Finalists: Chuba Hubbard (Oklahoma State), Joe Burrow (LSU), Omar Bayless (Arkansas State), Kenneth Gainwell (Memphis)

Freshman of the Year: Sam Howell, North Carolina
A major recruiting win for Mack Brown and the Tar Heels, Sam Howell did not disappoint in his first season in Chapel Hill. He was a leading force in the UNC resurgence this fall, as he finished the year with 3,347 passing yards and 36 total touchdowns, both ranking in the Top 15 nationally. He also kept his turnovers pretty limited, which is extremely impressive for a true freshman, as he had just seven interceptions. Howell capped it all off with a 401-yard, 3 TD domination of the Heels' big rival, NC State.
Finalists: Jayden Daniels (QB, Arizona State), Dillon Gabriel (QB, UCF), Gregory Rosseau (DL, Miami), Derek Stingley Jr. (CB, LSU)

Chuck Bednarik Award (Defensive Player of the Year): Chase Young, Ohio State
Even though he missed two games due to a suspension, Chase Young put together the most dominant defensive season we've seen in college football since Tyrann Matheiu in 2011. Young faced double and triple teams all season long, and still ended up as the FBS leader with 16.5 sacks. That number included some incredible individual performances, such as his three-sack game against Penn State, and his four sacks against Wisconsin in their regular season matchup. In addition to all the sacks, Young was quietly a turnover machine, forcing six fumbles on the season. I'd be shocked if he wasn't the first non-QB taken off the board in this spring's NFL Draft.
Finalists: Isaiah Simmons (Clemson), Derrick Brown (Auburn)

Jim Thorpe Award: Jeff Okudah, Ohio State
While Chase Young was causing chaos up front, it was Jeffrey Okudah who was cleaning things up in the back for the Big Ten Champion Buckeyes. Okudah would finish the season with 30 tackles, seven pass deflections and three interceptions. He was absolutely instrumental in an Ohio State defense that allowed just 12.5 points per game. I'll give Okudah the nod over the other two SEC finalists, although Grant Delpit and J.R. Reed are right there.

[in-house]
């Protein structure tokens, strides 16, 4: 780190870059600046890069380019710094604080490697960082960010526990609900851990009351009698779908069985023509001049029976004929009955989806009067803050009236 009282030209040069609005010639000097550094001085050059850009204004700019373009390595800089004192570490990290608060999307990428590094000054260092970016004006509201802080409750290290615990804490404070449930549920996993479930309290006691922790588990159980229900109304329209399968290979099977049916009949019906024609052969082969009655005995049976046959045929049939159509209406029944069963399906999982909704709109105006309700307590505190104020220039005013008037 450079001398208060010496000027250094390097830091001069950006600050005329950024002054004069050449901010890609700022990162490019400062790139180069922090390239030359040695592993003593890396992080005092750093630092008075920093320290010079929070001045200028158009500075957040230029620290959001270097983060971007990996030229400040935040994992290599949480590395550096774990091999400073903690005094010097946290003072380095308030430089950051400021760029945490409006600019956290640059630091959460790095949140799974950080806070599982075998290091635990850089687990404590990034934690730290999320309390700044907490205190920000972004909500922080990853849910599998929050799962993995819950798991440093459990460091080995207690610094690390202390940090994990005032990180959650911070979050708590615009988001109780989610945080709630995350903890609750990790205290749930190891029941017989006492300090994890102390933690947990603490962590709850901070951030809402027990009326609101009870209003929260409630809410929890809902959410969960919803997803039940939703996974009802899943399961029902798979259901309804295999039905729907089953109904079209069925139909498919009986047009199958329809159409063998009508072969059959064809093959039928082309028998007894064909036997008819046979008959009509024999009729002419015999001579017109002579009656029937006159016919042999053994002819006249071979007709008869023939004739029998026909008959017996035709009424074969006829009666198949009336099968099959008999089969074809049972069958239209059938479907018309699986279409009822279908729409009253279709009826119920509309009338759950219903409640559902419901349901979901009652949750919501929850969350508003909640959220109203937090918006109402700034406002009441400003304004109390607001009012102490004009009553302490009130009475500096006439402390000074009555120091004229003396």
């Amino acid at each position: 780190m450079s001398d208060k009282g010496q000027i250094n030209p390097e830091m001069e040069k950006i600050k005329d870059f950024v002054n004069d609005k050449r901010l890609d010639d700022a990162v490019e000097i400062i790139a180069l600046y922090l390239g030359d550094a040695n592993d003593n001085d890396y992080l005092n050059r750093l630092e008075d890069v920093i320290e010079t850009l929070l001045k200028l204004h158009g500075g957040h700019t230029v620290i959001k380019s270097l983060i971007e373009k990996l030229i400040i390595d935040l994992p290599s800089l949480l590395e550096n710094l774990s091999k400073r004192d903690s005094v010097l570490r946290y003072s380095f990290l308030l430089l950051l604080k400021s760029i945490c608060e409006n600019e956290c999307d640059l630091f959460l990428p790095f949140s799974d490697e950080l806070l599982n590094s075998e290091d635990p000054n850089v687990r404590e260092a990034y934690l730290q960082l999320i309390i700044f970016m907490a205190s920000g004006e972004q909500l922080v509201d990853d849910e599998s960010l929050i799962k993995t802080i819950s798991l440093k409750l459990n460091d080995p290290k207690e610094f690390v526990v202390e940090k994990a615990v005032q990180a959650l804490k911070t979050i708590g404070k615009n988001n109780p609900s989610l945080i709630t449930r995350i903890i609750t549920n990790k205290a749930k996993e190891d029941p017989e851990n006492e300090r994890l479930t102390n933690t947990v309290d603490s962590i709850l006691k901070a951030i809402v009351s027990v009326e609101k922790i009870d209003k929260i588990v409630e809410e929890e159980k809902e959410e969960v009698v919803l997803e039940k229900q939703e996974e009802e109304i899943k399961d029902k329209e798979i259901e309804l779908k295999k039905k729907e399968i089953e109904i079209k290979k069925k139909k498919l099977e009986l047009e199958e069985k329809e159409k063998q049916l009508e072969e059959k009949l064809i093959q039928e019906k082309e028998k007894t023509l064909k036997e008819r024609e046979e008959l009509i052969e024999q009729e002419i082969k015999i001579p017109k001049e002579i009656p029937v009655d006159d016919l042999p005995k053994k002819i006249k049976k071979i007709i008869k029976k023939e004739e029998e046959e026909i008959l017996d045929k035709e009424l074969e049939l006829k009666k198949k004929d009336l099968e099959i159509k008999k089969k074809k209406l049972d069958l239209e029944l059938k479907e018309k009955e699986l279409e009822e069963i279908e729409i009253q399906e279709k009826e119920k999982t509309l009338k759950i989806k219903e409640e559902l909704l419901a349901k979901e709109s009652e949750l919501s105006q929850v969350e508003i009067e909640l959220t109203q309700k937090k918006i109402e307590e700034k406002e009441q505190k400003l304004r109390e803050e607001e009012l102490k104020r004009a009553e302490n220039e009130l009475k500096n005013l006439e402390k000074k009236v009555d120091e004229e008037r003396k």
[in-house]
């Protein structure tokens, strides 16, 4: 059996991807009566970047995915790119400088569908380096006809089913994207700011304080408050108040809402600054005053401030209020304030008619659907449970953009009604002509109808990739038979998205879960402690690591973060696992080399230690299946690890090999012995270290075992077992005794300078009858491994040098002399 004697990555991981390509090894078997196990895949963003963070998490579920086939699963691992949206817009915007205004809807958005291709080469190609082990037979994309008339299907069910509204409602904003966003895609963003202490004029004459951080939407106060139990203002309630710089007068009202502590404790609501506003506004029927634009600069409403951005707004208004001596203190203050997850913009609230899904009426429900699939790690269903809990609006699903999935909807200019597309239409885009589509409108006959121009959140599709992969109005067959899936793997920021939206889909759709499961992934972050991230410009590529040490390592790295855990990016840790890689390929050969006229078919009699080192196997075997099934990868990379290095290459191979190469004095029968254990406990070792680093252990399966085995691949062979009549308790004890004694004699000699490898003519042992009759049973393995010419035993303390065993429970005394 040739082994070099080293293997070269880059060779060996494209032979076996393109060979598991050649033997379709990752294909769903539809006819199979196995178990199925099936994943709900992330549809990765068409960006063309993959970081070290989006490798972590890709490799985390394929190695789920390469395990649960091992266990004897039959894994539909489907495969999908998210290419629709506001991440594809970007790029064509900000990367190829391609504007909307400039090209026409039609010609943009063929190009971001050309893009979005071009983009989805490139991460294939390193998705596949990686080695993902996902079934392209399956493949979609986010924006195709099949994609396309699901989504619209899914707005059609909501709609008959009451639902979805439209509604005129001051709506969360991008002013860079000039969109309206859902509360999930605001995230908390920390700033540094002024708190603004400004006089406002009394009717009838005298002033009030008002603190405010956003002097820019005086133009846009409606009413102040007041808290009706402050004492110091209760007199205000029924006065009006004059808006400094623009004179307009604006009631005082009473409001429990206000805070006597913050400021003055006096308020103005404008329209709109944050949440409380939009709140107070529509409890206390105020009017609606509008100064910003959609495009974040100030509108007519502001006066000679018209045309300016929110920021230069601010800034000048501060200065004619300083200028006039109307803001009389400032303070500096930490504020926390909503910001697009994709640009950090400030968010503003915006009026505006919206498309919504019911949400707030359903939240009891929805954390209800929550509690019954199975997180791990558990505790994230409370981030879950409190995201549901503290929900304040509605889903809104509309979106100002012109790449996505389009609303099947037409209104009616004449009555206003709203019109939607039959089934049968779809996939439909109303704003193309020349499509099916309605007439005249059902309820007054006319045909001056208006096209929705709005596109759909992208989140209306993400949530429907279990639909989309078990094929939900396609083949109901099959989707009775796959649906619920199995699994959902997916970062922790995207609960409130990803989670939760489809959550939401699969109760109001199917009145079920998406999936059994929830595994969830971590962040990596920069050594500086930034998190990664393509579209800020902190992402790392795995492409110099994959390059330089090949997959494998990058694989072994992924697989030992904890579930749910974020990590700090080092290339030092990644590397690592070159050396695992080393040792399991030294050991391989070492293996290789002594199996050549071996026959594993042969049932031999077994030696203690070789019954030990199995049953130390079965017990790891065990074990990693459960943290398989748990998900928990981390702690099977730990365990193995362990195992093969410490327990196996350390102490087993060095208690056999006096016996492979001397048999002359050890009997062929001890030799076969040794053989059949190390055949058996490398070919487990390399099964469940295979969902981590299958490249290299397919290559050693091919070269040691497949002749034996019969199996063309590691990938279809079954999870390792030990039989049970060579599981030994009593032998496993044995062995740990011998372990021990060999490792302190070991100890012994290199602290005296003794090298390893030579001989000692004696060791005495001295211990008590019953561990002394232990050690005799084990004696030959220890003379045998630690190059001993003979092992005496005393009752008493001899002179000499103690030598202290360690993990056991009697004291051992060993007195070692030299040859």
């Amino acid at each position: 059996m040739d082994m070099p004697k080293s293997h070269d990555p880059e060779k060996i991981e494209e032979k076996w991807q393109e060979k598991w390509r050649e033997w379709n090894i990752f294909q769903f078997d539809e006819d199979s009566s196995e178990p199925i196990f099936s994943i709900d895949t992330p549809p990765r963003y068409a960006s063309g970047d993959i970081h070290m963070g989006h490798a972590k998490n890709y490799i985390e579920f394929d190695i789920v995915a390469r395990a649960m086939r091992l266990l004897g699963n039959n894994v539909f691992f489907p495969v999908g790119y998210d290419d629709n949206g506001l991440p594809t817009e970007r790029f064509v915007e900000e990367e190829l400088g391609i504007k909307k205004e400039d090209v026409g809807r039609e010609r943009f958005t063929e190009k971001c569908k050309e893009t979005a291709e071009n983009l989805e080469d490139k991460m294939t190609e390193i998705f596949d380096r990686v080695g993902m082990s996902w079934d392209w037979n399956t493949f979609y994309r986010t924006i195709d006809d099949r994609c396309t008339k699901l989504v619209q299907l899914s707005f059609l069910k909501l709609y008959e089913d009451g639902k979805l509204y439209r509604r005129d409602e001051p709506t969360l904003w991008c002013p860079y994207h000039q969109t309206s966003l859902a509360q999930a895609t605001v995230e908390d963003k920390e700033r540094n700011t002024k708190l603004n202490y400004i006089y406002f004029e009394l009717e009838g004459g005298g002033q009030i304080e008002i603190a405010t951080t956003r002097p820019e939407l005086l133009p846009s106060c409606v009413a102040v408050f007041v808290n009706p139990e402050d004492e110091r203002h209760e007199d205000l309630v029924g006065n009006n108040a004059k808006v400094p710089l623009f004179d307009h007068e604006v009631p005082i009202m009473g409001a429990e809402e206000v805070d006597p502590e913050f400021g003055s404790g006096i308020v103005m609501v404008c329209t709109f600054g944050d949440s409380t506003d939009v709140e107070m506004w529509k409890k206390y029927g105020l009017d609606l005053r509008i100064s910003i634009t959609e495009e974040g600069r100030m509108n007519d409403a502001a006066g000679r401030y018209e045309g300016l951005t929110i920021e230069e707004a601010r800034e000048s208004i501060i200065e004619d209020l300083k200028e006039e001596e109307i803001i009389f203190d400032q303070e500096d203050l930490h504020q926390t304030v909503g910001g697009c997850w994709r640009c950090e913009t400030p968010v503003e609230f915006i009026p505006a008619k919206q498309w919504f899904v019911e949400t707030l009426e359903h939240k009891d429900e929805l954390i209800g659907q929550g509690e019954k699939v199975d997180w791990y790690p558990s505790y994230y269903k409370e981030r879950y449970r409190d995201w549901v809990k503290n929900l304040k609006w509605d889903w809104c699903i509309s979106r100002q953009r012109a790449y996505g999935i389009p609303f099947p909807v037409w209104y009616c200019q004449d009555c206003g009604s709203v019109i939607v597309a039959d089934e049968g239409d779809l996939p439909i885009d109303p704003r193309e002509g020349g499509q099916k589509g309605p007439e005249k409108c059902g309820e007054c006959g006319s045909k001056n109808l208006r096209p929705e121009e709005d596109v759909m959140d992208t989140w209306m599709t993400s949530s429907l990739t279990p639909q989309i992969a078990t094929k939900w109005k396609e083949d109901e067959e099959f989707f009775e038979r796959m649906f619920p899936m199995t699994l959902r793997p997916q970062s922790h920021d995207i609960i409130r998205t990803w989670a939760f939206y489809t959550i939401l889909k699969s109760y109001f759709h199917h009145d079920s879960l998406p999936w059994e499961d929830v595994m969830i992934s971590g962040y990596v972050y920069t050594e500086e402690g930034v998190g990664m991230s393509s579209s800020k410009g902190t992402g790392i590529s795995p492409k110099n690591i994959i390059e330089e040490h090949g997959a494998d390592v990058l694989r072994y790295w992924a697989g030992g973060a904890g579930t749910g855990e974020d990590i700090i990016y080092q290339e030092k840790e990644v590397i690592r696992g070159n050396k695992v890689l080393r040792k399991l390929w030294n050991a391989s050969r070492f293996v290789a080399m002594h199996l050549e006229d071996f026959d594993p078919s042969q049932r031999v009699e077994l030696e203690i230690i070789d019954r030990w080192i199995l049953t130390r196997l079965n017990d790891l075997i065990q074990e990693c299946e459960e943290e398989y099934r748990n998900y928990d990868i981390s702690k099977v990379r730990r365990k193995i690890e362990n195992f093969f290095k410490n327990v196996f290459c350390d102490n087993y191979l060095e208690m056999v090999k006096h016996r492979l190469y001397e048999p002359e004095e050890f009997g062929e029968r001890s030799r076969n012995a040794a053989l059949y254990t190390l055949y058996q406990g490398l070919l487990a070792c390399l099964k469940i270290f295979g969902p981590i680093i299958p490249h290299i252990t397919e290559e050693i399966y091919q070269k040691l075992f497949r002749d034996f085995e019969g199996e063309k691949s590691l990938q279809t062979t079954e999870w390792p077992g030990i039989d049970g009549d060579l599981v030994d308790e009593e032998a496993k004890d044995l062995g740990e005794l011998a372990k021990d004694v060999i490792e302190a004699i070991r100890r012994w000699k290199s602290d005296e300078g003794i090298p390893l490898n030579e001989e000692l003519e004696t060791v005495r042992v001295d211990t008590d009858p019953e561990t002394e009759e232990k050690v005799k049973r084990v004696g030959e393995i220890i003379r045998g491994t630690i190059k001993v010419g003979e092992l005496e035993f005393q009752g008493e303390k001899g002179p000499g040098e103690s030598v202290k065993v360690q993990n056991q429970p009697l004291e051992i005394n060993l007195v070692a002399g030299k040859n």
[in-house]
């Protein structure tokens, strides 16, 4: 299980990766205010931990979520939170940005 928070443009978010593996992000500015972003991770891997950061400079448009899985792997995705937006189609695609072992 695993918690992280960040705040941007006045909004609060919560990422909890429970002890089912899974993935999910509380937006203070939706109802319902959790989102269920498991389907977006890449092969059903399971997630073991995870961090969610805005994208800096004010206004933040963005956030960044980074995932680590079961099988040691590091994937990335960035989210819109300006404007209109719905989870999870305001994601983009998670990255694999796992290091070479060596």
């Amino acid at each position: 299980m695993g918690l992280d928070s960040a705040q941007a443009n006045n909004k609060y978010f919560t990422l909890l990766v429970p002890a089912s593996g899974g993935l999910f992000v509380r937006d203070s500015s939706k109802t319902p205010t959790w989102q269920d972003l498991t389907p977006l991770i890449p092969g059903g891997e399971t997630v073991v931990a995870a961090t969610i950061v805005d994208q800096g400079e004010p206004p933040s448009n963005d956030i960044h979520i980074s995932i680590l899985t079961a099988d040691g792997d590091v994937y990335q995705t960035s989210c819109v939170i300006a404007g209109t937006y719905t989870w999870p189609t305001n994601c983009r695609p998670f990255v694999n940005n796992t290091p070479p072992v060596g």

Finalists: Grant Delpit (LSU), J.R. Reed (Georgia)

Transfer of the Year: Jalen Hurts, Oklahoma (unofficial award)
Jalen Hurts made history this past weekend when he officially became the first player in college football history to make the Playoff with two separate teams. He has put together a marvelous finale to his illustrious collegiate career, with nearly 5,000 yards of total offense and 51 total touchdowns. Hurts has brought over from Alabama the ability to close out big games, leading a thrilling comeback over Baylor, and then taking down the Bears once again in the Big 12 Championship. It will be fascinating to see what he can do in the CFB Playoff against LSU, a team he is undefeated against in his career.
Finalists: Shane Buechele (QB, SMU), Justin Fields (QB, Ohio State), Jonathan Greenard (LB, Florida), Oluwole Betiku (DE, Illinois)

Heisman: Joe Burrow, LSU
It would be an absolute shock if anybody not named Joe Burrow took home the Heisman this season. He has been the best player on the nation's best team, and his play in huge games against Alabama, Auburn and Georgia give him a whole bunch of Heisman moments to choose from. The race is really for second place here. My pick? Justin Fields, who put together a 50-1 TD-INT ratio while leading a loaded Ohio State squad.
Finalists: Justin Fields (Ohio State), Chase Young (Ohio State), Jalen Hurts (Oklahoma)

Other Minor Award Picks
Broyles Award (best assistant): Joe Brady, LSU
John Mackey Award (best TE): Harrison Bryant, Florida Atlantic
Lou Groza Award (best K): Keith Duncan, Iowa
Outland Trophy (best interior linemen): Penei Sewell, Oregon
Paul Hornung Award (most versatile): Lynn Bowden Jr., Kentucky
Ray Guy Award (best punter): Sterling Hofrichter, Syracuse
Rimington Trophy (best center): Tyler Biadasz, Wisconsin
Ted Hendricks Award (best DE): Chase Young, Ohio State
Group of Five Heisman: Jarrett Patterson, Buffalo